[ACNS] The Primate of the Anglican Church of Australia, Archbishop Philip Freier, has joined the leaders of Australia’s 12 Christian denominations in a letter published in The Australian newspaper to government Treasurer Scott Morrison, in which they call on the federal government not to proceed with the scheduled $224 million Australian Dollars (approximately £119 million GBP) cut to the country’s aid budget.
The Church leaders voiced their concern that a failure to act now will see the aid budget fall to its lowest ever level in Australian history.
“This is an unprecedented action from leaders within Australia’s Christian denominations, instigated by a scheduled further cut to the aid budget,” World Vision CEO, Tim Costello told The Melbourne Anglican. “Coming on top of more than $11 billion in cuts to aid since coming to office, this will be the fourth time the government has targeted Australian aid for cuts.”
Mr Costello also noted British Prime Minister David Cameron’s vow to never “balance the books on the backs of the poorest”.
Since 1970, the UN has advocated that countries allocate 0.7 per cent of their gross domestic product (GDP) for overseas development income. This call was repeated in the Millennium Development Goals.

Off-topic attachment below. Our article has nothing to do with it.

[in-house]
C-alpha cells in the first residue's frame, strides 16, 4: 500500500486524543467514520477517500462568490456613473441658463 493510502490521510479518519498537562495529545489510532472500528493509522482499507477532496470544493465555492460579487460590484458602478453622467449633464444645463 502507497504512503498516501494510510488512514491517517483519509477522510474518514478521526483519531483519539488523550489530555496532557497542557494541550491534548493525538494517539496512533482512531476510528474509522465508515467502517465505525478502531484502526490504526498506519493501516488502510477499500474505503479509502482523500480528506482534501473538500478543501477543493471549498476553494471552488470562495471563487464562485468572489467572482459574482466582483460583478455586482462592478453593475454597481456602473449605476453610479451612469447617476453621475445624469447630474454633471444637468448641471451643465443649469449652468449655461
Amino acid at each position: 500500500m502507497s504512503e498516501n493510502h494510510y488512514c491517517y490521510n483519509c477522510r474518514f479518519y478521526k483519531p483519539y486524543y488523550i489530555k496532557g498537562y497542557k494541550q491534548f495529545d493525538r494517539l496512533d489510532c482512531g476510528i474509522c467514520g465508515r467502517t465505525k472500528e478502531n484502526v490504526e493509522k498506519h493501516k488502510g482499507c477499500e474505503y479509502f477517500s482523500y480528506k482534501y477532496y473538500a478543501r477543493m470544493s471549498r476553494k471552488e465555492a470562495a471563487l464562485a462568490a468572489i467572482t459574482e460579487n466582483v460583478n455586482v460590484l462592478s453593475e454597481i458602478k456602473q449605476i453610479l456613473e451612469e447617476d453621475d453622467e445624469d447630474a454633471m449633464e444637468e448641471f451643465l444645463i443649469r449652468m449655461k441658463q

Despite this, according to figures from the Organization for Economic Cooperation and Development (OECD) only five countries managed this in 2014: Denmark (0.86 per cent), Luxembourg (1.06 per cent), Norway (1.00 per cent), Sweden (1.09 per cent), and the UK (0.7 per cent).
In the same year, Australia spent $4,382 million USD (approximately £3,004 million GBP) on overseas development assistance – amounting to 0.31 per cent of GDP.
Ben Thurley, the national coordinator of the Micah Australia coalition, said that more than ten million Australians identify with the signatory churches and denominations and are united by their belief in Jesus, who calls us to “love our neighbour.”
He said former Prime Minister John Howard had been the first Australian prime minister to make a timetabled commitment to increase Australian aid, and that this had been a bipartisan position for almost a decade until the recent cuts.
The letter to the Treasurer said: “Australia’s support for aid and the flourishing of our neighbours is fundamentally a moral question and it rises above partisan politics. . . Because of our shared faith, our commitment to compassion and our common humanity, and with a resolute hope that Australia can be a better neighbour and more principled actor in the community of nations, we call on you not to proceed with the scheduled cut of $224 million and begin, instead, to restore our commitment to Australian aid.”
Mr Thurley said, “Australian Aid ensures children in poorer countries are presented with equal opportunities, access to vaccinations and education. Aid provides access to safe drinking water and allows organisations to respond to humanitarian crises around the globe.
“Time is running out to stop our nation from becoming the least generous we’ve ever been.”